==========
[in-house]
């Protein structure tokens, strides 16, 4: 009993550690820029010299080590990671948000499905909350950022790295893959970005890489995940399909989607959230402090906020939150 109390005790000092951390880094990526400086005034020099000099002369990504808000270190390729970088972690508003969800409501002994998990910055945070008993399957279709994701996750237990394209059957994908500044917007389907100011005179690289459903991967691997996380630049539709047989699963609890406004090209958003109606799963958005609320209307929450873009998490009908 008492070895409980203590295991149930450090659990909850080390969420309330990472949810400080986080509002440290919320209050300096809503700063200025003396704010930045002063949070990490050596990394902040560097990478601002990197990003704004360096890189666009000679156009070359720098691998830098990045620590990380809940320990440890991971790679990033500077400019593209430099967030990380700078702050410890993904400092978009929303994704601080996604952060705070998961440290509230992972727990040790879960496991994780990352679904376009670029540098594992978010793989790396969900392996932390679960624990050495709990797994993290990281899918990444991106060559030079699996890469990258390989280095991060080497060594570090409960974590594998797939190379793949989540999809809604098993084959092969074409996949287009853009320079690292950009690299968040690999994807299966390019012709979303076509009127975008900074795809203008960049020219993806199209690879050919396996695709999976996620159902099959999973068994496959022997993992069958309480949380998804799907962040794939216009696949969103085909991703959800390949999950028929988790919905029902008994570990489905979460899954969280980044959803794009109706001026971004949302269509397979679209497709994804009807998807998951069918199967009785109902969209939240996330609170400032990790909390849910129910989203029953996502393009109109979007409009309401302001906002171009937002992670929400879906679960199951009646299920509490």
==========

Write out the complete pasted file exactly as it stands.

[in-house]
């Protein structure tokens, strides 16, 4: 009993550690820029010299080590990671948000499905909350950022790295893959970005890489995940399909989607959230402090906020939150 109390005790000092951390880094990526400086005034020099000099002369990504808000270190390729970088972690508003969800409501002994998990910055945070008993399957279709994701996750237990394209059957994908500044917007389907100011005179690289459903991967691997996380630049539709047989699963609890406004090209958003109606799963958005609320209307929450873009998490009908 008492070895409980203590295991149930450090659990909850080390969420309330990472949810400080986080509002440290919320209050300096809503700063200025003396704010930045002063949070990490050596990394902040560097990478601002990197990003704004360096890189666009000679156009070359720098691998830098990045620590990380809940320990440890991971790679990033500077400019593209430099967030990380700078702050410890993904400092978009929303994704601080996604952060705070998961440290509230992972727990040790879960496991994780990352679904376009670029540098594992978010793989790396969900392996932390679960624990050495709990797994993290990281899918990444991106060559030079699996890469990258390989280095991060080497060594570090409960974590594998797939190379793949989540999809809604098993084959092969074409996949287009853009320079690292950009690299968040690999994807299966390019012709979303076509009127975008900074795809203008960049020219993806199209690879050919396996695709999976996620159902099959999973068994496959022997993992069958309480949380998804799907962040794939216009696949969103085909991703959800390949999950028929988790919905029902008994570990489905979460899954969280980044959803794009109706001026971004949302269509397979679209497709994804009807998807998951069918199967009785109902969209939240996330609170400032990790909390849910129910989203029953996502393009109109979007409009309401302001906002171009937002992670929400879906679960199951009646299920509490």